President George W. Bush diligently avoided commenting on national affairs while Barack Obama was in office, but unloaded on Donald Trump’s presidency Thursday in a speech at the George W. Bush Institute in New York.
Or did he?
Bush did give a speech in New York, in which he condemned “nationalism distorted into nativism,” and “discourse degraded by casual cruelty” and asserted “our politics seems more vulnerable to conspiracy theories and outright fabrication” and “bigotry seems emboldened.”
He also did say “our nation depends on passing along civic ideals … and the only way to pass along civic values is to live up to them” – and that politics now seems “more vulnerable to conspiracy theories and outright fabrication.”
But he never mentioned Trump by name, nor did he directly suggest Trump was responsible for any of the above. He attributes the damage done to the “governing class” and calls on U.S. institutions in general to “step up” and for all of us to “recall and recover our own identity.”
He talked about how “discontent deepened and sharpened partisan conflicts” over the years, not just during the Trump administration. His allusion to Russia – that “foreign aggressions including cyber-attacks, disinformation and financial influence should never be downplayed or tolerated”—is as anodyne as it gets.
And his most dire warning was that the intensity of support for democracy has “waned … especially among the young, who never experienced the galvanizing moral clarity of the Cold War or never focused on the ruin of entire nations by socialist central planning.” Certainly Trump is not to blame for that.
His finale, that “our governing class has often been paralyzed in the face of o9bvious and pressing needs” and that the “American dream of upward mobility seems out of reach for some who feel left behind in a changing economy” could have been ripped from any 2016 presidential candidate.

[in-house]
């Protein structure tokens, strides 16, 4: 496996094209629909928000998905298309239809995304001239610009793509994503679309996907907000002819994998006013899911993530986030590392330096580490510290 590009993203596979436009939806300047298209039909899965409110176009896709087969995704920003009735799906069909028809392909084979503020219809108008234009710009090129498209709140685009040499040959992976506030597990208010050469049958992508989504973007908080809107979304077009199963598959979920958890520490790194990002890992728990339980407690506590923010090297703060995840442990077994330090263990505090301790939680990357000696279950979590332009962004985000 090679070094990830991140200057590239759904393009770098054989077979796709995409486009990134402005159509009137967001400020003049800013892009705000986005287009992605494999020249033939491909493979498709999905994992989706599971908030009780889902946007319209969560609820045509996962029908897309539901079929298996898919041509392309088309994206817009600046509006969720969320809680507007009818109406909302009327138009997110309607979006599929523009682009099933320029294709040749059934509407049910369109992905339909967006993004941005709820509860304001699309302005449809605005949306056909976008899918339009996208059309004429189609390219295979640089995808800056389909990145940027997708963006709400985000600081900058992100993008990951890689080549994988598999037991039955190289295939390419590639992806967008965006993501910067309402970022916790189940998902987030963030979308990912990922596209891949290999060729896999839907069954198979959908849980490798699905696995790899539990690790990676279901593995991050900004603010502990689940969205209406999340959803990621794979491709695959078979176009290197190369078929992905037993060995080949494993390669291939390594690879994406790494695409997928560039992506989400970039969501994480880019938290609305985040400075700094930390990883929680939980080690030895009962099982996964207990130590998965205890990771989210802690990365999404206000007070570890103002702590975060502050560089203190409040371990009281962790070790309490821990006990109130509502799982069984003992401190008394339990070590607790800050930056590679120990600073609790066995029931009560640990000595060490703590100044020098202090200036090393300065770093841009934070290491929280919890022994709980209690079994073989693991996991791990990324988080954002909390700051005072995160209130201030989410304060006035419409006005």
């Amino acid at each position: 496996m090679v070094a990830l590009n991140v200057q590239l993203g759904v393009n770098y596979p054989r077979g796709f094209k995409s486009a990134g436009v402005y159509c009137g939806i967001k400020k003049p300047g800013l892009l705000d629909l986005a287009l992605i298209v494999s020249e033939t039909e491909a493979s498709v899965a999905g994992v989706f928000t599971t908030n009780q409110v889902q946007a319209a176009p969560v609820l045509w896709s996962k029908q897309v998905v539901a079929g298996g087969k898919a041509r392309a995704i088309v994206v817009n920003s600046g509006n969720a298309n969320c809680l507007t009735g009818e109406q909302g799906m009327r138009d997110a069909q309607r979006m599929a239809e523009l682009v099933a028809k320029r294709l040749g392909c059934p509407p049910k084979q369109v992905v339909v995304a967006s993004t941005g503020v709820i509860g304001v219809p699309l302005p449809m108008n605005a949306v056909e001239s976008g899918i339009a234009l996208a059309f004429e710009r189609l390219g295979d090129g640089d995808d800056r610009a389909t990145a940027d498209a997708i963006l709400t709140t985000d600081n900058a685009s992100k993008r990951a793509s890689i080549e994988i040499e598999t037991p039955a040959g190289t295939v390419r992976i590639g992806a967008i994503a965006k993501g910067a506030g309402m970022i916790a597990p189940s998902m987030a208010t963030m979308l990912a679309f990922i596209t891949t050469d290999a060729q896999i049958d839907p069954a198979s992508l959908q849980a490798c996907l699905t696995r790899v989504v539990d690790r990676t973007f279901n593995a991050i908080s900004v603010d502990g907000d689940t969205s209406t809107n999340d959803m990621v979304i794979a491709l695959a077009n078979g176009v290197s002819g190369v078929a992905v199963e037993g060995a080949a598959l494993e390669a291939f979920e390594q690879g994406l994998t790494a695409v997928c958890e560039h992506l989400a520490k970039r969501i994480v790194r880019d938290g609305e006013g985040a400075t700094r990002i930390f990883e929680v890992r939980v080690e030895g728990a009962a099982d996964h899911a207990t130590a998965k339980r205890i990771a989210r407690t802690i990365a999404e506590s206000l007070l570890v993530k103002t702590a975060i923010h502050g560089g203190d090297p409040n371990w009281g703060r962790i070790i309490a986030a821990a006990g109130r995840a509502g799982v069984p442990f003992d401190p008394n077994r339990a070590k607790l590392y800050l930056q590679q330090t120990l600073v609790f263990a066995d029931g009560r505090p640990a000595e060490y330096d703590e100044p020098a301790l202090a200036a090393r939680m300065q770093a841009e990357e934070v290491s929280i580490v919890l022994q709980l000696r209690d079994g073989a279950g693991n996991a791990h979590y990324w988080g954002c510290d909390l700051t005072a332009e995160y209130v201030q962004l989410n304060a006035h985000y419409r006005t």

It was so general conservative columnist Wayne Dupree said he wasn’t “sure he’s calling out President Trump” and that if he is it’s “odd he kept his mouth shut when Obama was siding with thugs who attacked the elderly with the knockout game, ANTIFA who attacked conservative free speech and Black Lives Matter, who went after white cops.”
The mainstream media had no such hesitation.
“Bush didn’t use Trump’s name, but his target became clearer as the speech progressed,” wrote Aaron Blake of the Washington Post. “Any one of these quotes in isolation could be dismissed as highflying rhetoric aimed at the general coarsening of our political culture – or the rise of forms of nationalism and extremism that clearly exist outside the Oval Office.”
And given that John McCain also gave a speech that didn’t mention Trump but did talk about “spurious nationalism” and the fact McCain also gave a speech in February that didn’t name Trump but alluded to factors for which Blake blames Trump, this must have been an attack on Trump.
Chris Cillizza at CNN had even less doubt this was an attack on Trump, calling the speech a “point-by-point takedown of Trumpism,” and a “calling out [of] the uglier parts of Trumpism just days after John McCain … delivered a similar rebuke.”
The speeches by Bush and McCain, “taken together, amount to a verbal lapel-shaking by Bush and McCain of the Republican Party they have led over the past two decades. ‘Wake up!’ Bush and McCain are saying to their party. ‘What Trump represents is neither Republican nor conservative. It is Trump. Which is fine for Trump but far less fine for the medium-to-long-term health of the Grand Old Party.”
Bush is admittedly no fan of Trump. His brother, ‘Low Energy Jeb’ Bush, was among the first victims of Trump’s campaigning skills in the Republican primaries, and the former president is said to have left his ballot blank last November.
But he never mentioned Trump, and the media never considered there may be a reason why. It may be that Bush, like a lot of Americans, hold the media and its friends on the left responsible for much, if not all, of what Bush lamented on Thursday.